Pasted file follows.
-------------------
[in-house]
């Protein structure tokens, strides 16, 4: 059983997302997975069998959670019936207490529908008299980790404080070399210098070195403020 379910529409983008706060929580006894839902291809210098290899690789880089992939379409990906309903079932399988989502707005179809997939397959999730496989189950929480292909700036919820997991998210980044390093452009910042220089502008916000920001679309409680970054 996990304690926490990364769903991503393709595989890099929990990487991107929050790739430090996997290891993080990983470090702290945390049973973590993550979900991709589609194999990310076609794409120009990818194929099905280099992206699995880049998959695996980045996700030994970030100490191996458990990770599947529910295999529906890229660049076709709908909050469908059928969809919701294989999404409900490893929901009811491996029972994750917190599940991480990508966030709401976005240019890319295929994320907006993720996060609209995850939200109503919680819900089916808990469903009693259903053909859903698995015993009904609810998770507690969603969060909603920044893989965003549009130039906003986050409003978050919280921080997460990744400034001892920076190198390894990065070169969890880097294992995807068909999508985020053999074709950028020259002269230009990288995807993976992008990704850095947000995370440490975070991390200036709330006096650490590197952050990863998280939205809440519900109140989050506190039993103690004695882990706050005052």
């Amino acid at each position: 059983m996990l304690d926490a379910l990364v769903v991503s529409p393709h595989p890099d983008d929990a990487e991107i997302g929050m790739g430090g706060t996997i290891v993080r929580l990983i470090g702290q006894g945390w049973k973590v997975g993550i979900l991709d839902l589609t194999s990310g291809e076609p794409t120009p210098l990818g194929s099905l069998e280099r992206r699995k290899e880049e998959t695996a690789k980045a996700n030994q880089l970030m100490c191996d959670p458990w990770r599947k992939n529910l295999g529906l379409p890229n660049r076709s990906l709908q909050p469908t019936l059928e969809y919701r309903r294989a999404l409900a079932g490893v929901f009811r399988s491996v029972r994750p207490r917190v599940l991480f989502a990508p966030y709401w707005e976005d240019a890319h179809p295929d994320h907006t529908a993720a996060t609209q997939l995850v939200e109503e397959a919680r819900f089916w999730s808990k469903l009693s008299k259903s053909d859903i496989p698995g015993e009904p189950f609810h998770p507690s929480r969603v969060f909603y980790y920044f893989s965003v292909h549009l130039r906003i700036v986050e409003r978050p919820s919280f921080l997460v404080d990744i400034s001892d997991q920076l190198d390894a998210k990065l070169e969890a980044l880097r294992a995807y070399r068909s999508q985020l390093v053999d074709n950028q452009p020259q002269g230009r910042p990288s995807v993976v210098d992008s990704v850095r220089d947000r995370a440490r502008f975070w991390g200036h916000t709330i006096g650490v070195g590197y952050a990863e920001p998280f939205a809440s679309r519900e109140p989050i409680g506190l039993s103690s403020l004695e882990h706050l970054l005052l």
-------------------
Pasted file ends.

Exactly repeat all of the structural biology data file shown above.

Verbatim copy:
[in-house]
């Protein structure tokens, strides 16, 4: 059983997302997975069998959670019936207490529908008299980790404080070399210098070195403020 379910529409983008706060929580006894839902291809210098290899690789880089992939379409990906309903079932399988989502707005179809997939397959999730496989189950929480292909700036919820997991998210980044390093452009910042220089502008916000920001679309409680970054 996990304690926490990364769903991503393709595989890099929990990487991107929050790739430090996997290891993080990983470090702290945390049973973590993550979900991709589609194999990310076609794409120009990818194929099905280099992206699995880049998959695996980045996700030994970030100490191996458990990770599947529910295999529906890229660049076709709908909050469908059928969809919701294989999404409900490893929901009811491996029972994750917190599940991480990508966030709401976005240019890319295929994320907006993720996060609209995850939200109503919680819900089916808990469903009693259903053909859903698995015993009904609810998770507690969603969060909603920044893989965003549009130039906003986050409003978050919280921080997460990744400034001892920076190198390894990065070169969890880097294992995807068909999508985020053999074709950028020259002269230009990288995807993976992008990704850095947000995370440490975070991390200036709330006096650490590197952050990863998280939205809440519900109140989050506190039993103690004695882990706050005052």
């Amino acid at each position: 059983m996990l304690d926490a379910l990364v769903v991503s529409p393709h595989p890099d983008d929990a990487e991107i997302g929050m790739g430090g706060t996997i290891v993080r929580l990983i470090g702290q006894g945390w049973k973590v997975g993550i979900l991709d839902l589609t194999s990310g291809e076609p794409t120009p210098l990818g194929s099905l069998e280099r992206r699995k290899e880049e998959t695996a690789k980045a996700n030994q880089l970030m100490c191996d959670p458990w990770r599947k992939n529910l295999g529906l379409p890229n660049r076709s990906l709908q909050p469908t019936l059928e969809y919701r309903r294989a999404l409900a079932g490893v929901f009811r399988s491996v029972r994750p207490r917190v599940l991480f989502a990508p966030y709401w707005e976005d240019a890319h179809p295929d994320h907006t529908a993720a996060t609209q997939l995850v939200e109503e397959a919680r819900f089916w999730s808990k469903l009693s008299k259903s053909d859903i496989p698995g015993e009904p189950f609810h998770p507690s929480r969603v969060f909603y980790y920044f893989s965003v292909h549009l130039r906003i700036v986050e409003r978050p919820s919280f921080l997460v404080d990744i400034s001892d997991q920076l190198d390894a998210k990065l070169e969890a980044l880097r294992a995807y070399r068909s999508q985020l390093v053999d074709n950028q452009p020259q002269g230009r910042p990288s995807v993976v210098d992008s990704v850095r220089d947000r995370a440490r502008f975070w991390g200036h916000t709330i006096g650490v070195g590197y952050a990863e920001p998280f939205a809440s679309r519900e109140p989050i409680g506190l039993s103690s403020l004695e882990h706050l970054l005052l």